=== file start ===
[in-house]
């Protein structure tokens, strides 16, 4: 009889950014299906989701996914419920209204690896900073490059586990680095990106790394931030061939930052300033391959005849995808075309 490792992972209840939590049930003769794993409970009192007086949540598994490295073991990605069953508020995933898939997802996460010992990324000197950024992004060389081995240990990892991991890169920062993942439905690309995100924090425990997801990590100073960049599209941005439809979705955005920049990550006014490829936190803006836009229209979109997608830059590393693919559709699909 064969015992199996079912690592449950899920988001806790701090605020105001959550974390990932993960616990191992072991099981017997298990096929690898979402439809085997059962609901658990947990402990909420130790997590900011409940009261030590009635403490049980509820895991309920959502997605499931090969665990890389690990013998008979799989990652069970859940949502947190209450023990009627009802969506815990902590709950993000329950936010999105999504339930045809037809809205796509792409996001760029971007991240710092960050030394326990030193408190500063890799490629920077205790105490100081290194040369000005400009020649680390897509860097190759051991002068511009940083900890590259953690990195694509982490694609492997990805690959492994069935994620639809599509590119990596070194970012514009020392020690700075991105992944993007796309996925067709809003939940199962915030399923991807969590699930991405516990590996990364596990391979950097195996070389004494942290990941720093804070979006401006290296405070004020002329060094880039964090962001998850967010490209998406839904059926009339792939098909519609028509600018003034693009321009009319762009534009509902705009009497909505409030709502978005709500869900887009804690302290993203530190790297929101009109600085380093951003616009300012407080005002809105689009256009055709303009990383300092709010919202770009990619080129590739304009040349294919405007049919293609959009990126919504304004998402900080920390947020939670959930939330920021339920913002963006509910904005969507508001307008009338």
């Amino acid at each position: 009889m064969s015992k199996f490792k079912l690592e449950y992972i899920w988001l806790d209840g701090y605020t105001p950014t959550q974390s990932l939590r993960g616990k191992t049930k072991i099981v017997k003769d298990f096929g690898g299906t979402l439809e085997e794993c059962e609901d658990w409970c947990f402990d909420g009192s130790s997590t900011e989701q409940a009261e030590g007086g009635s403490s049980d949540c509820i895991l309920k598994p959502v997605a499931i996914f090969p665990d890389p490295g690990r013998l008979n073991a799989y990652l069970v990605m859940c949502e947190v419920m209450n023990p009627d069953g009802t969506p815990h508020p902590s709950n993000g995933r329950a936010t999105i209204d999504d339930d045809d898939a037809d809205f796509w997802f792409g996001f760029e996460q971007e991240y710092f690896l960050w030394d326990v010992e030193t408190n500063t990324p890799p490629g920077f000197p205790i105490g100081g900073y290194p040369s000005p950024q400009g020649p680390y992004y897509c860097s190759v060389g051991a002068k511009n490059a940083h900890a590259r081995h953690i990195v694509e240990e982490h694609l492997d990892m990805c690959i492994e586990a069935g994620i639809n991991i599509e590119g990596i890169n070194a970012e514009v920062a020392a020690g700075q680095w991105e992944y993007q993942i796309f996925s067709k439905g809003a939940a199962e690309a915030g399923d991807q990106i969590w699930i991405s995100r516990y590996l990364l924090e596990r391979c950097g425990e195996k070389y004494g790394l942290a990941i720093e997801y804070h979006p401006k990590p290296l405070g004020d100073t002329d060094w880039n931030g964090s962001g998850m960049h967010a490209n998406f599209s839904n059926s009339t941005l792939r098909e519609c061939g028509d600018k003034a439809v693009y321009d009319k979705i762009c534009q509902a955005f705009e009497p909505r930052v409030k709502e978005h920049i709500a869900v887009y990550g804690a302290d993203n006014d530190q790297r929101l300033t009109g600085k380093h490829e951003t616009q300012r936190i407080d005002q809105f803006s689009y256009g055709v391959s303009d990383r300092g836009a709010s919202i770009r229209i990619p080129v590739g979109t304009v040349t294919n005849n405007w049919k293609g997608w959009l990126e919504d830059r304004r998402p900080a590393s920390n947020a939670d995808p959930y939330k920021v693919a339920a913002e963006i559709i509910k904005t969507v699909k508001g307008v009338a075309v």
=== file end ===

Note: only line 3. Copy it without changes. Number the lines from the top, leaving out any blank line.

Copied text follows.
């Amino acid at each position: 009889m064969s015992k199996f490792k079912l690592e449950y992972i899920w988001l806790d209840g701090y605020t105001p950014t959550q974390s990932l939590r993960g616990k191992t049930k072991i099981v017997k003769d298990f096929g690898g299906t979402l439809e085997e794993c059962e609901d658990w409970c947990f402990d909420g009192s130790s997590t900011e989701q409940a009261e030590g007086g009635s403490s049980d949540c509820i895991l309920k598994p959502v997605a499931i996914f090969p665990d890389p490295g690990r013998l008979n073991a799989y990652l069970v990605m859940c949502e947190v419920m209450n023990p009627d069953g009802t969506p815990h508020p902590s709950n993000g995933r329950a936010t999105i209204d999504d339930d045809d898939a037809d809205f796509w997802f792409g996001f760029e996460q971007e991240y710092f690896l960050w030394d326990v010992e030193t408190n500063t990324p890799p490629g920077f000197p205790i105490g100081g900073y290194p040369s000005p950024q400009g020649p680390y992004y897509c860097s190759v060389g051991a002068k511009n490059a940083h900890a590259r081995h953690i990195v694509e240990e982490h694609l492997d990892m990805c690959i492994e586990a069935g994620i639809n991991i599509e590119g990596i890169n070194a970012e514009v920062a020392a020690g700075q680095w991105e992944y993007q993942i796309f996925s067709k439905g809003a939940a199962e690309a915030g399923d991807q990106i969590w699930i991405s995100r516990y590996l990364l924090e596990r391979c950097g425990e195996k070389y004494g790394l942290a990941i720093e997801y804070h979006p401006k990590p290296l405070g004020d100073t002329d060094w880039n931030g964090s962001g998850m960049h967010a490209n998406f599209s839904n059926s009339t941005l792939r098909e519609c061939g028509d600018k003034a439809v693009y321009d009319k979705i762009c534009q509902a955005f705009e009497p909505r930052v409030k709502e978005h920049i709500a869900v887009y990550g804690a302290d993203n006014d530190q790297r929101l300033t009109g600085k380093h490829e951003t616009q300012r936190i407080d005002q809105f803006s689009y256009g055709v391959s303009d990383r300092g836009a709010s919202i770009r229209i990619p080129v590739g979109t304009v040349t294919n005849n405007w049919k293609g997608w959009l990126e919504d830059r304004r998402p900080a590393s920390n947020a939670d995808p959930y939330k920021v693919a339920a913002e963006i559709i509910k904005t969507v699909k508001g307008v009338a075309v």